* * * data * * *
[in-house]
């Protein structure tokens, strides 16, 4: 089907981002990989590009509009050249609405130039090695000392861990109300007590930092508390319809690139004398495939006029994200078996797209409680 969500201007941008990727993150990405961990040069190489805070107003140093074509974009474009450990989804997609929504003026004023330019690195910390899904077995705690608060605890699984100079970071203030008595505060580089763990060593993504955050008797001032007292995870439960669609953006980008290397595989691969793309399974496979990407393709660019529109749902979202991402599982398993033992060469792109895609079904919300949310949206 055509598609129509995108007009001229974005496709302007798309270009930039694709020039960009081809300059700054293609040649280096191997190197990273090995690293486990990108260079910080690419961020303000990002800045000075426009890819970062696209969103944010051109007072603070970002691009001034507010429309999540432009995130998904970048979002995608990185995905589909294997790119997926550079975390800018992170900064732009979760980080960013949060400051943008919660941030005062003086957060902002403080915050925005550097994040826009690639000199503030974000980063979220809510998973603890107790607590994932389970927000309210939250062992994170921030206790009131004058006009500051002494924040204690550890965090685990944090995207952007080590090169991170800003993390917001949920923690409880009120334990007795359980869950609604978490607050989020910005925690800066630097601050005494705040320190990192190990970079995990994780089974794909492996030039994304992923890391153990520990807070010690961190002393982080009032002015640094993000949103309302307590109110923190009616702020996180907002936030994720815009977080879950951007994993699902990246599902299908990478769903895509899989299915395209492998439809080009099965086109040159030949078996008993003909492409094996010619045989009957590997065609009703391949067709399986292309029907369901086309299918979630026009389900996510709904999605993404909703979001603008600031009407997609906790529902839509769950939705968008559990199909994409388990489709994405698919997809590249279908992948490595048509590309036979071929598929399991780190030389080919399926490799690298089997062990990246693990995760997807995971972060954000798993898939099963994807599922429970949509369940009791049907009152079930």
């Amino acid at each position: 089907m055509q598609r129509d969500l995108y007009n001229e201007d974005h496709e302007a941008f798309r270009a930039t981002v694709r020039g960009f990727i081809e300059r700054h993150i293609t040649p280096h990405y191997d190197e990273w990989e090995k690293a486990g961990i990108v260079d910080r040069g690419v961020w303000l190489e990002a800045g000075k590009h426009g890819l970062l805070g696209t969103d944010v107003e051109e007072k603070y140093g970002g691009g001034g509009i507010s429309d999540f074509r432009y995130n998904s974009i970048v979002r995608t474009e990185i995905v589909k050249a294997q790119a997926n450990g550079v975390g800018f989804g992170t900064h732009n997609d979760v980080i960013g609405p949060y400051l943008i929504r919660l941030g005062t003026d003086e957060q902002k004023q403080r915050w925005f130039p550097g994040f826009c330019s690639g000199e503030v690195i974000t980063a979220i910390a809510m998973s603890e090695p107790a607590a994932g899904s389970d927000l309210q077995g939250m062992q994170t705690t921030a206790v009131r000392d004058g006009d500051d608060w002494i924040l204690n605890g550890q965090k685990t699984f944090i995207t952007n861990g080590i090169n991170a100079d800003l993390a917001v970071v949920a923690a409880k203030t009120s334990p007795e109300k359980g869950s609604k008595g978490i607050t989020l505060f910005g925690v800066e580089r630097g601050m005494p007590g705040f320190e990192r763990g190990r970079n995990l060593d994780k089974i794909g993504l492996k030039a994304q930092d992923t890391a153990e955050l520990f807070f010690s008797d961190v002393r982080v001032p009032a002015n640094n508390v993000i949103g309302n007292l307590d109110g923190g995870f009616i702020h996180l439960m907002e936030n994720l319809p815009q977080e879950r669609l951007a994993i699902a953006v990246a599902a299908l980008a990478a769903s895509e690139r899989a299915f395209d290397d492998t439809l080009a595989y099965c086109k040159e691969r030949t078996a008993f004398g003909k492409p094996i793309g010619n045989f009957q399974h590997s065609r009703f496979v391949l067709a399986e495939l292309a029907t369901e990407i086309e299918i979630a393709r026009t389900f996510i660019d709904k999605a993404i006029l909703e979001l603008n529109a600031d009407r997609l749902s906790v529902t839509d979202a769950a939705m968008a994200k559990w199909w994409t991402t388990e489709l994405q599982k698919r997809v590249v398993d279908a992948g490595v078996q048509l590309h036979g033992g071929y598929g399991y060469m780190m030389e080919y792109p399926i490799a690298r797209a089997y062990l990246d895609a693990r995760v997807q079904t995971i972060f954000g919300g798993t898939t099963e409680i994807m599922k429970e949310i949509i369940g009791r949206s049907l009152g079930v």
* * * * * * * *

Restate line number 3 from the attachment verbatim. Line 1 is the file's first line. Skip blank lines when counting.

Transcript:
């Amino acid at each position: 089907m055509q598609r129509d969500l995108y007009n001229e201007d974005h496709e302007a941008f798309r270009a930039t981002v694709r020039g960009f990727i081809e300059r700054h993150i293609t040649p280096h990405y191997d190197e990273w990989e090995k690293a486990g961990i990108v260079d910080r040069g690419v961020w303000l190489e990002a800045g000075k590009h426009g890819l970062l805070g696209t969103d944010v107003e051109e007072k603070y140093g970002g691009g001034g509009i507010s429309d999540f074509r432009y995130n998904s974009i970048v979002r995608t474009e990185i995905v589909k050249a294997q790119a997926n450990g550079v975390g800018f989804g992170t900064h732009n997609d979760v980080i960013g609405p949060y400051l943008i929504r919660l941030g005062t003026d003086e957060q902002k004023q403080r915050w925005f130039p550097g994040f826009c330019s690639g000199e503030v690195i974000t980063a979220i910390a809510m998973s603890e090695p107790a607590a994932g899904s389970d927000l309210q077995g939250m062992q994170t705690t921030a206790v009131r000392d004058g006009d500051d608060w002494i924040l204690n605890g550890q965090k685990t699984f944090i995207t952007n861990g080590i090169n991170a100079d800003l993390a917001v970071v949920a923690a409880k203030t009120s334990p007795e109300k359980g869950s609604k008595g978490i607050t989020l505060f910005g925690v800066e580089r630097g601050m005494p007590g705040f320190e990192r763990g190990r970079n995990l060593d994780k089974i794909g993504l492996k030039a994304q930092d992923t890391a153990e955050l520990f807070f010690s008797d961190v002393r982080v001032p009032a002015n640094n508390v993000i949103g309302n007292l307590d109110g923190g995870f009616i702020h996180l439960m907002e936030n994720l319809p815009q977080e879950r669609l951007a994993i699902a953006v990246a599902a299908l980008a990478a769903s895509e690139r899989a299915f395209d290397d492998t439809l080009a595989y099965c086109k040159e691969r030949t078996a008993f004398g003909k492409p094996i793309g010619n045989f009957q399974h590997s065609r009703f496979v391949l067709a399986e495939l292309a029907t369901e990407i086309e299918i979630a393709r026009t389900f996510i660019d709904k999605a993404i006029l909703e979001l603008n529109a600031d009407r997609l749902s906790v529902t839509d979202a769950a939705m968008a994200k559990w199909w994409t991402t388990e489709l994405q599982k698919r997809v590249v398993d279908a992948g490595v078996q048509l590309h036979g033992g071929y598929g399991y060469m780190m030389e080919y792109p399926i490799a690298r797209a089997y062990l990246d895609a693990r995760v997807q079904t995971i972060f954000g919300g798993t898939t099963e409680i994807m599922k429970e949310i949509i369940g009791r949206s049907l009152g079930v």